17/10/2009

Spirit of the Mother of Death


We fear death and we fear the darkness as we fear adversity and depression. The darkness holds the unspoken and mysterious and man is generally scared of the unknown. Who knows what will happen it we indulge the unknown and the darkness? In Ifá metaphysics darkness is born in the olódù given the name Òyèkúnméjì, which is an elision of O yeye iku, which means ‘Spirit of the Mother of Death’ – but what is death f it is not the end of something – a promise of a new beginning? By daring the darkness, to dare yourself to enter a new cycle is begun and if your life at this point is not what you want it to be, Òyèkúnméjì, brings a promise of change. She is the darkness following the flash of light. She is the space of contemplation and promise after the break of light. Baba Awo Falokun says that she is the invisible dimension, the aye akamara, the very Source of Creation, the womb from whence Nature ‘red in claw and tooth’ sprang forth in the words of Robert Graves and Robert Cochrane. Icons of fiery goddesses, such as Kali Ma and her ten Mahavidyas, are all born from the silence of the darkness. She is the wisdom of the pole and point that stretches out in the landscape and makes divination possible. Mankind approaches with fear, mankind prostates in fear of Her. Not because of what she is, but because of what we are. Mankind are shifting and not stable. We are mediating between the questions of the passions and the answers of reason. The okàn (heart) and orí (conscious mind) will be in a constant dialogue if we let them. We can do divine hermeneutics. In the wonderful translation of Dr. Karenga of one of this Odús many verses we can read:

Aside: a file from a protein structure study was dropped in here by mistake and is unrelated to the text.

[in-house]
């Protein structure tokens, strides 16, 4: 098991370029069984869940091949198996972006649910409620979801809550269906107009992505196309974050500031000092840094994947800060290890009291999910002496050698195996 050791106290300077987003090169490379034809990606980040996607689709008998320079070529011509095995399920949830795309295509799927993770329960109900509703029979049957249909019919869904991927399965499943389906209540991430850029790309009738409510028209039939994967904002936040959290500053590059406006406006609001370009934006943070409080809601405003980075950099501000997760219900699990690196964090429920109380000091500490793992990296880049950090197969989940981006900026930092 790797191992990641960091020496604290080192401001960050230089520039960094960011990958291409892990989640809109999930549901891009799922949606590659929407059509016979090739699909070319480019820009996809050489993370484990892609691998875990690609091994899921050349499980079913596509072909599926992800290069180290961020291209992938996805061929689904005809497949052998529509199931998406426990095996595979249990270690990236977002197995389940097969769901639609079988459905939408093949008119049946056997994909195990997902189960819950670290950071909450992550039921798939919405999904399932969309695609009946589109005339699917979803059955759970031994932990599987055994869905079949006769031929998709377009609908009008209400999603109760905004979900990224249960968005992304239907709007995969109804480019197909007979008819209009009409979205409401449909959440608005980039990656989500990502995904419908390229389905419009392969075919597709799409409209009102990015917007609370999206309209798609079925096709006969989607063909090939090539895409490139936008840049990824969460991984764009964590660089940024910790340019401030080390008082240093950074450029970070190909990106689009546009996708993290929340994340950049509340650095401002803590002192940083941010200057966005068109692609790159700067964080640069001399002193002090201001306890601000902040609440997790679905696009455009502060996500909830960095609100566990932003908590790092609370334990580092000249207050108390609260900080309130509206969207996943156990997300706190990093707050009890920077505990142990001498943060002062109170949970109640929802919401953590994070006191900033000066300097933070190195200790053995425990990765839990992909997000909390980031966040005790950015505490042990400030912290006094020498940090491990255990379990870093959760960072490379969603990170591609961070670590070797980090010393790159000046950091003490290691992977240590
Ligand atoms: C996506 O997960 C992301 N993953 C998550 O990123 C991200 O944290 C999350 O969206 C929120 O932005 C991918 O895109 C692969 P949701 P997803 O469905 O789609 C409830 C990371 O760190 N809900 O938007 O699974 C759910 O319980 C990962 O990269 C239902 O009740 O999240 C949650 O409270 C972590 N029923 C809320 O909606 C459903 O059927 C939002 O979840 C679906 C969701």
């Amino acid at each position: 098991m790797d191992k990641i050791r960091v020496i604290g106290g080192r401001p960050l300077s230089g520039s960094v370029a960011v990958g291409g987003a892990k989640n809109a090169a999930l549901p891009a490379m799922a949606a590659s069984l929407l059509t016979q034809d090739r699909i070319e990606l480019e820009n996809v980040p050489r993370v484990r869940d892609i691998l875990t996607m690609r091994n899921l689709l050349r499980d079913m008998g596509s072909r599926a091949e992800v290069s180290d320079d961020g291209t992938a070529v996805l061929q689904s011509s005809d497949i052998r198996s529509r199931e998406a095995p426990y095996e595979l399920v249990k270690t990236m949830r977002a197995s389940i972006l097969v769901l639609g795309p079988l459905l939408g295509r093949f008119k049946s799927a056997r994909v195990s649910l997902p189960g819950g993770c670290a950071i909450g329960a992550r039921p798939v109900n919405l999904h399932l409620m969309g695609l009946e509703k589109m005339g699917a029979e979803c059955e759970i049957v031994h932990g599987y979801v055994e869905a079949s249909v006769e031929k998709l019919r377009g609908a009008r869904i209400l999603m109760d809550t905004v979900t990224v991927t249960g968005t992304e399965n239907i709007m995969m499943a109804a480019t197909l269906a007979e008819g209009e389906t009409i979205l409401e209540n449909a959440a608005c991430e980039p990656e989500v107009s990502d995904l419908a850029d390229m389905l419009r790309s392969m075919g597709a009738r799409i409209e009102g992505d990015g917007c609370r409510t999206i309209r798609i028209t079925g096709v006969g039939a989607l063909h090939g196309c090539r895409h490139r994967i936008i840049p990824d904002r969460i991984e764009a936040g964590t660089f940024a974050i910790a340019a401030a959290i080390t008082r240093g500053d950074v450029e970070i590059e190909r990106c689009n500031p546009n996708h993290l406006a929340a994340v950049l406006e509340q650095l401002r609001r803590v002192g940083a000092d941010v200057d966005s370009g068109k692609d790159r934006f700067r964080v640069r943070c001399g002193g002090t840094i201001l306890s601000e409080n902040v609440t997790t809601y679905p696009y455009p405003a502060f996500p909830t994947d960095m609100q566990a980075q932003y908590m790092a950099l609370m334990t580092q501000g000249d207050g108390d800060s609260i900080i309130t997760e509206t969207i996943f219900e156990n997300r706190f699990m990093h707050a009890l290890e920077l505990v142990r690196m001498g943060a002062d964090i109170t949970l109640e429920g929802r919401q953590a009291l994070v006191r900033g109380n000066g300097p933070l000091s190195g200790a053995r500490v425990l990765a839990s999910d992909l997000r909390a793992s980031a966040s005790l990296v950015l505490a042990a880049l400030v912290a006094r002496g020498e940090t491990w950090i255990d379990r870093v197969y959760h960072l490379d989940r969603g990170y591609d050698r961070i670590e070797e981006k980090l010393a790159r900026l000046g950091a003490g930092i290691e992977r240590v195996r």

Constantly shifting is a boat on water
And so are human beings.
This was the teaching of Ifá for Ona Ishokan
Who was a child of the king of Oyo
One who is brave
Should not assume the voice of the timid
And one who is timid
Should not talk like one who is brave
The king does not allow us to make war on a
Town of woman
So that we may go with them
Let us conduct ourselves with gentleness
So that we may pass peacefully,
And so that our children can stretch forth
Their hands fully

On us in burial

What the verse tells us is that we should use the silence of contemplation Òyèkúnméjì gives us to allow us to know our selves. It is a death to false ideas and ideals towards recognition of who we truly are. It even comes with an admonition of conducting ourselves with gentleness, in other words being through to our selves – which always has an effect of bestowing kindness on our surroundings – so our children can bless our memory and by taking our name in their mouth feel a healthy pride. If we act in such ways that we secure a good name in death we have acted good.
Òyèkúnméjì is also the root cause of the condition we known as depression, a condition clearly referred to by the multiple meanings given to the word ‘dudu’ meaning ‘dark’ or ‘black’ in Yorúbá. But the challenge lies in not falling in love with ones depression or dark moods but use this condition to grasp our potential. Dark moods brings us towards the edges of our being, it is a condition where we feel alive because death is so close. It is the fire of protection rising within; this fire tells us that we are mud and clay (leaving out the fire of the soul). It is the cold fire of the black holes that tell us to break through and not be like a boat on shifting waters, but realizing yourself. This is the Spirit of the Mother of Death, beware so you do not mistake Her spirit for being Death itself….